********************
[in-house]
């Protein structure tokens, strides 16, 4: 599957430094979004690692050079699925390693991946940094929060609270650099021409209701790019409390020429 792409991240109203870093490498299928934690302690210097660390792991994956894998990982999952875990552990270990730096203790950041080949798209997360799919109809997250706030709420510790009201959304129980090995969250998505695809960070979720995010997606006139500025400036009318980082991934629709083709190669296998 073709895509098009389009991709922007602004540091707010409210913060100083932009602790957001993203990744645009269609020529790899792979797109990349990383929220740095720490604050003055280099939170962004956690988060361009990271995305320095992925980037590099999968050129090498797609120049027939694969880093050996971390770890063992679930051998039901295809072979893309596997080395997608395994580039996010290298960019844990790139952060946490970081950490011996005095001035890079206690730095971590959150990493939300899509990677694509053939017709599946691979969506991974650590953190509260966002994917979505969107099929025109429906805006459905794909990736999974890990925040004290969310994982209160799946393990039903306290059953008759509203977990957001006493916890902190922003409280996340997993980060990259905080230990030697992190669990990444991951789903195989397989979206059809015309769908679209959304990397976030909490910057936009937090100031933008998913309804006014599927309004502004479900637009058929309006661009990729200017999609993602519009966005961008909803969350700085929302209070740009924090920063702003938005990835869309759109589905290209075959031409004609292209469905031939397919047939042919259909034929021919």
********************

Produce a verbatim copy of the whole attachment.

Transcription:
[in-house]
């Protein structure tokens, strides 16, 4: 599957430094979004690692050079699925390693991946940094929060609270650099021409209701790019409390020429 792409991240109203870093490498299928934690302690210097660390792991994956894998990982999952875990552990270990730096203790950041080949798209997360799919109809997250706030709420510790009201959304129980090995969250998505695809960070979720995010997606006139500025400036009318980082991934629709083709190669296998 073709895509098009389009991709922007602004540091707010409210913060100083932009602790957001993203990744645009269609020529790899792979797109990349990383929220740095720490604050003055280099939170962004956690988060361009990271995305320095992925980037590099999968050129090498797609120049027939694969880093050996971390770890063992679930051998039901295809072979893309596997080395997608395994580039996010290298960019844990790139952060946490970081950490011996005095001035890079206690730095971590959150990493939300899509990677694509053939017709599946691979969506991974650590953190509260966002994917979505969107099929025109429906805006459905794909990736999974890990925040004290969310994982209160799946393990039903306290059953008759509203977990957001006493916890902190922003409280996340997993980060990259905080230990030697992190669990990444991951789903195989397989979206059809015309769908679209959304990397976030909490910057936009937090100031933008998913309804006014599927309004502004479900637009058929309006661009990729200017999609993602519009966005961008909803969350700085929302209070740009924090920063702003938005990835869309759109589905290209075959031409004609292209469905031939397919047939042919259909034929021919």